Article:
Last Week in Privacy- July 24, 2018

Welcome to “Last Week in Privacy!” Each week, OneTrust’s in-house privacy experts will give you the top international privacy industry highlights from last week.

 

Here’s a quick recap of last week’s top five privacy industry headlines:

  1. The European Commission announced that it has reached a safe data agreement with Japan, in which the EU and Japan recognize each other’s respective data protection systems as “equivalent,” allowing data to flow safely and freely between the two. Each side will now begin its internal procedures to adopt the agreement, which is expected to be finalized this Fall.
  2. The UK Information Commissioner’s Office released its annual report, citing an unprecedented demand for its casework on data protection and freedom of information. The report states that data protection complaints in the UK are up 15%, breach notifications are up 30%, and that 26 penalties have been issued, totaling £3.28 million, as well as 19 criminal prosecutions with 18 convictions, calling it the largest number of civil monetary penalties in the history of the Commissioner’s Office.
  3. The Nepal Law Commission has prepared a preliminary draft data protection bill that includes jail sentences of up to three years or a fine of up to 30,000 rupees, or both, for violating an individual’s right to privacy. The draft will be reviewed by the line ministry next, and, to be successful, would need to be enacted by parliament by September 19th. Items addressed in the bill include: requirements for consent before government bodies can publicize an individual’s personal data, and requirements for privacy of communications, trespassing, and more.
  4. Lithuania’s law to implement the GDPR has come into effect. The law takes advantage of a number of GDPR derogations, including a prohibition on publicizing  national identification numbers or processing them for direct marketing purposes; placing limits on a variety of GDPR requirements when processing is for the purposes of journalistic, academic, artistic or literary expression; more specific rules on the processing of employee data; lowering the age of consent from 16 to 14 in relation to the offering of information society services, and more.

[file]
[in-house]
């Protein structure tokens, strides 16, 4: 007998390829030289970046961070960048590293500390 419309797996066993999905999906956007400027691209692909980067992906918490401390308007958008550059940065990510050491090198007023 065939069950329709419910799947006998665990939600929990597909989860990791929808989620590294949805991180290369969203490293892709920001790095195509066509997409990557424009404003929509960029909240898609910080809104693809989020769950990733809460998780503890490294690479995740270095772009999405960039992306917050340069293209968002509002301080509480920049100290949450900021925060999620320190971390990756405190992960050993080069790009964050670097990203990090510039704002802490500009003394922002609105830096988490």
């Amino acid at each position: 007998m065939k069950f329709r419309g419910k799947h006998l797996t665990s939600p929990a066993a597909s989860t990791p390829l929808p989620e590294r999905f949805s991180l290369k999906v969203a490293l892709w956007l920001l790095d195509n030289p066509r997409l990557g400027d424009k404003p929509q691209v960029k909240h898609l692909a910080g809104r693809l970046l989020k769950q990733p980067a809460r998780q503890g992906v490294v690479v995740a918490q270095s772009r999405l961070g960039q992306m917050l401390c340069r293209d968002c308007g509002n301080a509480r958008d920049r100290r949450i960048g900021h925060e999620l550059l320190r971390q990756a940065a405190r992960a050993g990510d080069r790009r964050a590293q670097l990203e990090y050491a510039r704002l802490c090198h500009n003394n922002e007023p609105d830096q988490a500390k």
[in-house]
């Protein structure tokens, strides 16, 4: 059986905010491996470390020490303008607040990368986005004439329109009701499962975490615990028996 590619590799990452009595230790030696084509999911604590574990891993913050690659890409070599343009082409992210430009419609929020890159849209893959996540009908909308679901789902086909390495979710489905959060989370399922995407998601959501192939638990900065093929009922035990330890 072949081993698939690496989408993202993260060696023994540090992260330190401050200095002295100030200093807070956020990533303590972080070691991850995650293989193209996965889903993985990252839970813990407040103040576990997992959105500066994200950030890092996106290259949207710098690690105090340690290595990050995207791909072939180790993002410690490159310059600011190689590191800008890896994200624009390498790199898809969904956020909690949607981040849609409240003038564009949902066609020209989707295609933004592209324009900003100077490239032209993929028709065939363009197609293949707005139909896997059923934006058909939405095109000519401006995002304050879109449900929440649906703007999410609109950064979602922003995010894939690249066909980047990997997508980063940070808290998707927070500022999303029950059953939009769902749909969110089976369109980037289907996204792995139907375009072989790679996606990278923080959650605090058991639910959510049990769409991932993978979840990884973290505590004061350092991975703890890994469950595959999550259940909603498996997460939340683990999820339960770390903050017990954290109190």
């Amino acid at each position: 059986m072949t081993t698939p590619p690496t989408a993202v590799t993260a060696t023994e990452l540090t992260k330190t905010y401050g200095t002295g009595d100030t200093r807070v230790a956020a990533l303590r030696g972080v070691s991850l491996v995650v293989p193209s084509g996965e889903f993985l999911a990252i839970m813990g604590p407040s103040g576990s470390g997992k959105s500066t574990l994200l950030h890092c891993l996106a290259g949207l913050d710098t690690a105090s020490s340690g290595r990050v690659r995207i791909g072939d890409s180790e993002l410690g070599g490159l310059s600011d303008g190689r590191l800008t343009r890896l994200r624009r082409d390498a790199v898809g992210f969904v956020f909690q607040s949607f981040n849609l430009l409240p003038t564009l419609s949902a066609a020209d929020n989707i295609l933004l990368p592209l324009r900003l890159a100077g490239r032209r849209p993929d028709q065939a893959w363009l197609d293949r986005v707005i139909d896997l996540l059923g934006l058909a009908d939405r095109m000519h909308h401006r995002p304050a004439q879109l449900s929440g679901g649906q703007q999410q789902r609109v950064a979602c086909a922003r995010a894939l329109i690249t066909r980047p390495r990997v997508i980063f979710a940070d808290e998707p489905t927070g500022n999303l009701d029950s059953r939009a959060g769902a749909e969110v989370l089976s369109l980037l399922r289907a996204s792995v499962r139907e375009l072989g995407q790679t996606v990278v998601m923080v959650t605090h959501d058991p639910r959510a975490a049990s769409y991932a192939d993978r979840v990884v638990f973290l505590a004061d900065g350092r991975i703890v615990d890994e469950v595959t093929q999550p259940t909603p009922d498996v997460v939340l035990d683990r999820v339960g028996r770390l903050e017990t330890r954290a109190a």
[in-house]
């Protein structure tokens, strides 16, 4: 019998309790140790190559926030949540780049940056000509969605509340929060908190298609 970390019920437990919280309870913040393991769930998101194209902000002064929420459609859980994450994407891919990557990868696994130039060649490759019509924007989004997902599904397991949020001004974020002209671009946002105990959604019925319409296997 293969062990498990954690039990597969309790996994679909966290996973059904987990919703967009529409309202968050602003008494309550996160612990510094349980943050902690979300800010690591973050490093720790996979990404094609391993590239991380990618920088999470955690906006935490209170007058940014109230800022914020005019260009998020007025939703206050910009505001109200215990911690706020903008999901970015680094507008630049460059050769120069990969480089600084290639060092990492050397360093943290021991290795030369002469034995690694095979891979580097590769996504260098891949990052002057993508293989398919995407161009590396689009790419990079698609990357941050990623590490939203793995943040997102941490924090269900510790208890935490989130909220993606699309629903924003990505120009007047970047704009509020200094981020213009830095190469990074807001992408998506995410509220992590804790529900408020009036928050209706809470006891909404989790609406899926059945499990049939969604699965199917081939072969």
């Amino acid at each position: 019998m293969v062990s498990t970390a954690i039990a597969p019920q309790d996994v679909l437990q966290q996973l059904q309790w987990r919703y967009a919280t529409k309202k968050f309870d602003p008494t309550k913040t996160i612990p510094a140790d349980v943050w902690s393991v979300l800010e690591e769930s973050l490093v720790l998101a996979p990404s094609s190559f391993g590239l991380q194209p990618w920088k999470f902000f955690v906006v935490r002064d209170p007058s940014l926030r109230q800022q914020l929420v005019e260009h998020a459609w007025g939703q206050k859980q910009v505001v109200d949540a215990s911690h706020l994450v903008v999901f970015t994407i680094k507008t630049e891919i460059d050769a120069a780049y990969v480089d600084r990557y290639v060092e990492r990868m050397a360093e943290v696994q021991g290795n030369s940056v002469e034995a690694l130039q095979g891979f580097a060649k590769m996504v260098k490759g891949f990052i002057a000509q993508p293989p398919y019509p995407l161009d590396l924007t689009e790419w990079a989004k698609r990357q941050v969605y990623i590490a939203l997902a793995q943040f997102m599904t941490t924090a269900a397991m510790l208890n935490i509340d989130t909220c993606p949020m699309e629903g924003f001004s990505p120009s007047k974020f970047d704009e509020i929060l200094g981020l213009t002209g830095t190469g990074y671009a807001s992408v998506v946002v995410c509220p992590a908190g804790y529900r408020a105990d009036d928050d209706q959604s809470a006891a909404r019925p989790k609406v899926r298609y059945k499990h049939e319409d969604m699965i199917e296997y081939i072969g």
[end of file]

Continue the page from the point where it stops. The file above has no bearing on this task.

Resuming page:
5. The Brazilian senate has unanimously approved a bill for Brazil’s first General Data Protection Law. The bill is currently awaiting approval from Brazil’s president, who is likely to veto the articles that would establish a national data protection authority in Brazil, thus raising questions about how the potential law would be enforced. The bill, which bears striking similarities to the GDPR, takes a risk-based approach to compliance, and includes new rights for individuals, requirements for data mapping and DPIAs, breach notification, DPO requirements, and includes extra-territorial scope that will apply not only to companies doing business in Brazil, but to cross-border data processing as well. If approved, the law would go into effect after an 18-month grace period, allowing organizations time to adapt.

That’s all for this week, be sure to join us next week for Last Week in Privacy.

Wanting more from our privacy team? Read Brian Philbrook and Andrew Clearwater’s latest posts in CPO Magazine and in IAPP The Privacy Advisor.